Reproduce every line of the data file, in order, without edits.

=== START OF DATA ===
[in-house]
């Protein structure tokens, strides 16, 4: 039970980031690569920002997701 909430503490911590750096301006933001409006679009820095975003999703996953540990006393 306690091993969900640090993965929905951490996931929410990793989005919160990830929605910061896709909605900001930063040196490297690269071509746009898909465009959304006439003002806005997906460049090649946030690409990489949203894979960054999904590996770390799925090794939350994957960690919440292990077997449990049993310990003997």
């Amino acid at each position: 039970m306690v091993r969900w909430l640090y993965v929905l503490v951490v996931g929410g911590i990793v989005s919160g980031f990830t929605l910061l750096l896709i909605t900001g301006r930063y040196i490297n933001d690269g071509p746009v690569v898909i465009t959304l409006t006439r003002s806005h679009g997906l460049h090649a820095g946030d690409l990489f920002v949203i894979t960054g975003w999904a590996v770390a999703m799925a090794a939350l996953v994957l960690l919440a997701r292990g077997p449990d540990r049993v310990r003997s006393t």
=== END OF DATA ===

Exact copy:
[in-house]
């Protein structure tokens, strides 16, 4: 039970980031690569920002997701 909430503490911590750096301006933001409006679009820095975003999703996953540990006393 306690091993969900640090993965929905951490996931929410990793989005919160990830929605910061896709909605900001930063040196490297690269071509746009898909465009959304006439003002806005997906460049090649946030690409990489949203894979960054999904590996770390799925090794939350994957960690919440292990077997449990049993310990003997």
């Amino acid at each position: 039970m306690v091993r969900w909430l640090y993965v929905l503490v951490v996931g929410g911590i990793v989005s919160g980031f990830t929605l910061l750096l896709i909605t900001g301006r930063y040196i490297n933001d690269g071509p746009v690569v898909i465009t959304l409006t006439r003002s806005h679009g997906l460049h090649a820095g946030d690409l990489f920002v949203i894979t960054g975003w999904a590996v770390a999703m799925a090794a939350l996953v994957l960690l919440a997701r292990g077997p449990d540990r049993v310990r003997s006393t």